Limiting native iso is wrong

I am one of the guys insisting that with year 2020, while the new twenties begun, a new decade begins with 2021. The first year AC was year 1. Math cannot be cheated.

Take this blog entry in this light.

You cannot cheat the exposure

Using the Raw format one can push the exposure and recover shadows quite a lot. Some think it would be good to limit iso in order to prevent getting too much noise and then to use the Raw file to recover dark areas. But of course this increases the noise. The result is slightly more noise than if optimal native iso would have be used to begin with.

If lowest noise is the prime concern, one should rather pull the exposure (recover highlights) using Raw. Of course this has to be balanced with clipping, one should not expose so bright that one gets clipping where not wanted.

If there would be somehow a trick to get less noise with pushing an underexposed image, by now it would be done in the camera already in order to get good reviews.

Detailed settings discussion

If the minimum shutter setting is a bit too fast for what it is possible and the max iso value set just a bit below the optimal iso while you use the aperture priority mode, the iso limitation results in longer shutter speed and gets you an image with less noise. But in practice this situation rarely occurs, where an iso limit just compensates for an overly cautious minimum shutter speed.

If in low light the camera is used handheld, one can just adjust the minimum shutter speed in order to first take some shots with fast shutter, and then try to push the luck with somewhat longer exposure.

If timing is critical, one cannot take multiple shots until it works out. You probably don’t want to deal with shake blur in the photo, so you probably want to use even quicker shutter speed than normally in order to really not risk any shake blur. Using an iso limit within the native iso range does not help, as with fixed shutter speed the image is underexposed and while some underexposure can be fixed in post, using native iso would yield a slightly better result.

For best sharpness one usually stops the aperture down. Full aperture often includes less than ideal sharpness but if weighted against iso noise, having some sharpness issues caused by the lens is normally better than having the sharp image drowned in noise. But if a certain depth of field is needed to get every important sharp, you probably prefer noise to having an important image part out of focus, or to risk motion blur for the whole frame.

More about iso choices

The higher the iso, the less dynamic range is provided. Using an underexposed image also reduces dynamic range though. If highlight recovery is the main concern, meaning if you look only at the top-end of the range, you might want to live with the disadvantages of an underexposed Raw, but that is a different discussion.

I suspect, this is how some decide their maximum tolerable iso: They look on 1:1 crops and might say iso 3200 is still good, 6400 not so much, 12800 clearly compromised so I use 6400 as max iso.

But at the end of the day the whole photograph counts, not a 1:1 crop. A sensor with high pixel density gives you more noise (larger random color offset) per pixel but not necessarily for the whole image. A 1:1 crop might let a sensor with higher pixel count look worse but that does not tell you something about the photograph as a whole.

In almost all cases, the published photograph will be downscaled anyway. This also reduces noise.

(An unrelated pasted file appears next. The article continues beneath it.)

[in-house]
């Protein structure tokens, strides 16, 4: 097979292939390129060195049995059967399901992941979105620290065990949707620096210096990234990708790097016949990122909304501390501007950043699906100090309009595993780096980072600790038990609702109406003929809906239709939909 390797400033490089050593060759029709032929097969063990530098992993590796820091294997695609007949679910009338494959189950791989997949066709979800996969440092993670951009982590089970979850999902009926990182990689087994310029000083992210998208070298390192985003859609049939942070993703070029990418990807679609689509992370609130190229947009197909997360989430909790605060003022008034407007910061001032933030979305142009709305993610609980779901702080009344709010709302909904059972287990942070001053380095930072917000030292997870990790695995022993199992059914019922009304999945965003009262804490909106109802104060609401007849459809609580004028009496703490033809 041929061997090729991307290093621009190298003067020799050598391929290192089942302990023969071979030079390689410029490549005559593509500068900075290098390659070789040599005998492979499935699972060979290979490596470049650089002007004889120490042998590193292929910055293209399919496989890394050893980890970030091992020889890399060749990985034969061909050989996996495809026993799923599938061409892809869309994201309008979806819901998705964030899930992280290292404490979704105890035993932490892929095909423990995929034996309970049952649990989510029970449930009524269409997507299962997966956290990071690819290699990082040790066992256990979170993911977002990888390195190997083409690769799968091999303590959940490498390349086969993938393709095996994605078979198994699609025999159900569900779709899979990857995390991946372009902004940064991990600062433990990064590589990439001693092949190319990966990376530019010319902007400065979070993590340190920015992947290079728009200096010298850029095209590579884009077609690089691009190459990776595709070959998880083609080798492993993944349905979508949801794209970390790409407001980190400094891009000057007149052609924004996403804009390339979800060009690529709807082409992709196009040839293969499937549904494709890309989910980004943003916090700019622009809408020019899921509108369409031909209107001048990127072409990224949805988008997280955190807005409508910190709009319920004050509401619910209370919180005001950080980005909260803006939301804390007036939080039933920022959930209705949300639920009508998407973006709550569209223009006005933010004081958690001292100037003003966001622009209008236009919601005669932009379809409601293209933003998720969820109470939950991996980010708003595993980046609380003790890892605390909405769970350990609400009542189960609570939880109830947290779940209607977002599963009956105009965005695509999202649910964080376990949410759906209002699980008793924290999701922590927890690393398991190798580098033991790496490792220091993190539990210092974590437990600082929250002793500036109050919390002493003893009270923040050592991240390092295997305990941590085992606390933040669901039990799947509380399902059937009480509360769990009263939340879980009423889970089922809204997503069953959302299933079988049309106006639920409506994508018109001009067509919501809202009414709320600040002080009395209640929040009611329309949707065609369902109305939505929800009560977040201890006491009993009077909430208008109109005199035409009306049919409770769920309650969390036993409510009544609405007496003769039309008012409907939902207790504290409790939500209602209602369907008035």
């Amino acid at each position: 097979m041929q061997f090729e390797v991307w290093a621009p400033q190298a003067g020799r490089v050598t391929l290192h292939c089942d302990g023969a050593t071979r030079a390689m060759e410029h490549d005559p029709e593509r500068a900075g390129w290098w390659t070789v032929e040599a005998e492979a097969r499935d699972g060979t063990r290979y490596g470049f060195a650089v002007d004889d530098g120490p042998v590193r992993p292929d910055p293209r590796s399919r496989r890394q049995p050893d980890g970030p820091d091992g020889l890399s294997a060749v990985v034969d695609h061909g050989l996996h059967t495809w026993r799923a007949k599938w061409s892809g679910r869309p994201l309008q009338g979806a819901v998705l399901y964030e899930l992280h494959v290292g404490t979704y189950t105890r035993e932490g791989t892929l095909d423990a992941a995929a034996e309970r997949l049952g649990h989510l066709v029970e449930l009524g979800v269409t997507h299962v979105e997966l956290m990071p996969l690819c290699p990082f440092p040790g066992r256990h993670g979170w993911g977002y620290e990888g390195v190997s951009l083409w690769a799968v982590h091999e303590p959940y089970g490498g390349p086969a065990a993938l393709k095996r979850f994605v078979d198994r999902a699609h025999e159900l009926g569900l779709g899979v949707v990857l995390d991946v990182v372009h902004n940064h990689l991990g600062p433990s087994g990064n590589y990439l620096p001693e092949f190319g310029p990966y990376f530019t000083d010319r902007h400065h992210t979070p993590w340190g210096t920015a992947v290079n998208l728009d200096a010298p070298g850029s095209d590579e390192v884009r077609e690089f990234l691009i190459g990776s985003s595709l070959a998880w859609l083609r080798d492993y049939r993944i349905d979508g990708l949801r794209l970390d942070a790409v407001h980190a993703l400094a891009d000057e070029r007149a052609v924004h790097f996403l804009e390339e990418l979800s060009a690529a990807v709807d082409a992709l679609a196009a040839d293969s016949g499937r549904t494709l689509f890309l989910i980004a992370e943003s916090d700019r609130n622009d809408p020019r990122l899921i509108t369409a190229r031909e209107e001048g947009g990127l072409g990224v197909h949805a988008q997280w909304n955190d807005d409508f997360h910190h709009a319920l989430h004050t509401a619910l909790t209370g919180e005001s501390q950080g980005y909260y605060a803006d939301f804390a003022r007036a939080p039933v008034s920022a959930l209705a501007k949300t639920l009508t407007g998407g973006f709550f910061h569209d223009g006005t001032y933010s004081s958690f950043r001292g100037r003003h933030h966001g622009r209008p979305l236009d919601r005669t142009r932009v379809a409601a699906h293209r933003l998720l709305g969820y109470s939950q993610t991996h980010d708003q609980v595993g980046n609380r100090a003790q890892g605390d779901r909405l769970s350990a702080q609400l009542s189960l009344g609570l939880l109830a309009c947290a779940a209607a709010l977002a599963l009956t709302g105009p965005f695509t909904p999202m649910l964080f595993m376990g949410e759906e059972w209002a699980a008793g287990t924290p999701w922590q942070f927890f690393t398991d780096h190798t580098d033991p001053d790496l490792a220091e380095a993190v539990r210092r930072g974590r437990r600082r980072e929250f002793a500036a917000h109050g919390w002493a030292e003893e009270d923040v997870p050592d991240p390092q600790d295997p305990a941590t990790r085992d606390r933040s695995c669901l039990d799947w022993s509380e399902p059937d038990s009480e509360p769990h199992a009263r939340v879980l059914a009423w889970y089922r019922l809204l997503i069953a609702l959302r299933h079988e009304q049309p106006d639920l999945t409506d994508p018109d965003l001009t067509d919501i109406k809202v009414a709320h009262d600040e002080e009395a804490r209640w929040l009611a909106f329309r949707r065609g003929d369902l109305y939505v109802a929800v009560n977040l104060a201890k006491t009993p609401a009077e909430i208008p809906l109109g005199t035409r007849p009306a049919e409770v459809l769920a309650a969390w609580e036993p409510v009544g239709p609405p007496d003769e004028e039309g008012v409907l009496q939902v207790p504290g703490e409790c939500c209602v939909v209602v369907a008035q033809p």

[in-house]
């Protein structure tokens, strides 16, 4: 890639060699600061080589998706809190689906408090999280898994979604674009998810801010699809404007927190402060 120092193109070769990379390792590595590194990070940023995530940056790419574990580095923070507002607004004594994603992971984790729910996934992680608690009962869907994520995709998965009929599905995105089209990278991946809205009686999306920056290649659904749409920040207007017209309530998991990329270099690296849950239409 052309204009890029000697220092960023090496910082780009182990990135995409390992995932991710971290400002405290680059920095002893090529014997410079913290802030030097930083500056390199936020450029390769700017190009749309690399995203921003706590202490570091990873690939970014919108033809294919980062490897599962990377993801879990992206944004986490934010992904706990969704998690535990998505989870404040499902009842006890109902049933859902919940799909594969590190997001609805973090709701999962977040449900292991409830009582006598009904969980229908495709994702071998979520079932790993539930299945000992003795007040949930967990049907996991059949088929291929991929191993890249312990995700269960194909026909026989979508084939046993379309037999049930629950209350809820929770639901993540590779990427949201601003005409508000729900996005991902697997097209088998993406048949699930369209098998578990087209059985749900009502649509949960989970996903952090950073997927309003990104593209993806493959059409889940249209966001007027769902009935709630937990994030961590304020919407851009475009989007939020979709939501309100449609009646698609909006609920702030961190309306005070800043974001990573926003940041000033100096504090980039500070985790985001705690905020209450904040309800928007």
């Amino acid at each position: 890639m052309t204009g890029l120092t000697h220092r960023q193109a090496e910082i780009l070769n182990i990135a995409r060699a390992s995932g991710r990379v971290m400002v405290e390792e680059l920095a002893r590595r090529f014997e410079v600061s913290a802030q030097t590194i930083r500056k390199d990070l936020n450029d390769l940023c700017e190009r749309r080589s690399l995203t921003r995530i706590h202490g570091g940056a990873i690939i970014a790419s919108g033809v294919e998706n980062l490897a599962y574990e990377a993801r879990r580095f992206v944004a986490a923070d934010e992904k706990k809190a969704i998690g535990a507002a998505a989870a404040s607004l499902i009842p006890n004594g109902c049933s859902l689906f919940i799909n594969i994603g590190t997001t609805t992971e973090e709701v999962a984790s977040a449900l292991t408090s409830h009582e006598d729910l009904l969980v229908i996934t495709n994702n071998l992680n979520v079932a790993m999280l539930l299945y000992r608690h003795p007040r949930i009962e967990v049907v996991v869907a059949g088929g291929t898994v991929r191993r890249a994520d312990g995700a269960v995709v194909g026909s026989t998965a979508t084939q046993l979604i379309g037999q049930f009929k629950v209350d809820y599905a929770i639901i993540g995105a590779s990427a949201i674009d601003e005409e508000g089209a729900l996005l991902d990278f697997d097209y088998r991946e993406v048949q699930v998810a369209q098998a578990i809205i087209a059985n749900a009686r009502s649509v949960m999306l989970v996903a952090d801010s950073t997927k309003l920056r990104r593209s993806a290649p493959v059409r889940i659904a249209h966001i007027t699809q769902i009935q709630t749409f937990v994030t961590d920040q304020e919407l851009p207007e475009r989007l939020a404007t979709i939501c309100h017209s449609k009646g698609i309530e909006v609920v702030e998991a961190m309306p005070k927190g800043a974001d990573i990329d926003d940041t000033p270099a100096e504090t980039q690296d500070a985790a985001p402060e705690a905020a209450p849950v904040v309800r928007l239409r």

Some sensors are said to be iso invariant in that pushing in post or using higher iso in the camera does not make a noticeable difference. For that sensors, limiting iso and getting an underexposed results does not hurt, but does not help either. In my experience, even “invariant” sensors are in fact slightly variant, so using native iso is still, if just a tiny bit, better than pushing an underexposed Raw.

This blog entry is about the native iso range, not about an extended range offered by some cameras. Photographing with in-camera extended high iso is comparable to pushing a Raw in post, meaning no advantage but also not disadvantage.

It appears some think that extended low modes, like “Low-1” for example converting a base-iso 100 to iso 50, would be useful because the lower the iso the better. While that would actually slightly decrease noise, it also risks blown-out highlights because all is done here is using an overexposed image with digital exposure correction.

Dealing with noise

On film, higher iso values affect all levels of brightness. With 135-format film you can change iso only with using a new roll, and iso 800 film is substantially more expensive than iso 400. This is why I use iso 400 film even in low light and have the laboratory push it. That gets more noise than paying up for iso 800 film but it saves me a lot of bucks.

In digital, such cost concerns don’t exist. Digital photographs show noise mostly in dark areas, making it even easier to deal with. A contrast curve can pull shadows, making those levels darker and conceal or reduce the noise there. A digital noise filter applied for the whole frame then can be used with less aggressive settings.

Addressing noise in color and brightness separately allows to remove the most distracting noise artifacts in color, while keeping most details and with it some noise in luminance. Even more sophisticated tools exist, but I am not sure why some noise is seen as bad in the first place. Perhaps because newer technology provides less noisy images and is advertised to be desirable.

Of course, the lower the light, the more noise, up to a level where it removes too much detail. But limiting auto-iso within the native iso range or using a manual iso setting leading to underexposure does not help you to get a result which shows more detail.